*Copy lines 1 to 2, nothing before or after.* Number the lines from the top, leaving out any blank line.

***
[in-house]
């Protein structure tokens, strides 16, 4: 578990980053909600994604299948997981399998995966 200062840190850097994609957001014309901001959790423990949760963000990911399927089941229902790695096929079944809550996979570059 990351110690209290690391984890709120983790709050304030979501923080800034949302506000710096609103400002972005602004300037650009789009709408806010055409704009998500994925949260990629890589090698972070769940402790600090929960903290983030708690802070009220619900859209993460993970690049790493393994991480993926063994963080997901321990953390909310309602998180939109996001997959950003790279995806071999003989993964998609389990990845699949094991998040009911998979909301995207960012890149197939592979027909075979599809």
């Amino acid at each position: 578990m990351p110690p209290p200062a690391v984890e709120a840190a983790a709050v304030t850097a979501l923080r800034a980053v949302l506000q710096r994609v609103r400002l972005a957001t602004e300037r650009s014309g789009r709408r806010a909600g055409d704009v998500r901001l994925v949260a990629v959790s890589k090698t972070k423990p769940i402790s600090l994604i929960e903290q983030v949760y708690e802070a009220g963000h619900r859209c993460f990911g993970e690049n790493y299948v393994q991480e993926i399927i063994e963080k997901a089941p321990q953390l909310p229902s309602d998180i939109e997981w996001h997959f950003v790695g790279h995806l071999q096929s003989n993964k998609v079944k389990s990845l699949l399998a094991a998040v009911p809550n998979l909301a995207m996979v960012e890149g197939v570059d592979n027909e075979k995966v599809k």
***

[in-house]
């Protein structure tokens, strides 16, 4: 578990980053909600994604299948997981399998995966 200062840190850097994609957001014309901001959790423990949760963000990911399927089941229902790695096929079944809550996979570059 990351110690209290690391984890709120983790709050304030979501923080800034949302506000710096609103400002972005602004300037650009789009709408806010055409704009998500994925949260990629890589090698972070769940402790600090929960903290983030708690802070009220619900859209993460993970690049790493393994991480993926063994963080997901321990953390909310309602998180939109996001997959950003790279995806071999003989993964998609389990990845699949094991998040009911998979909301995207960012890149197939592979027909075979599809």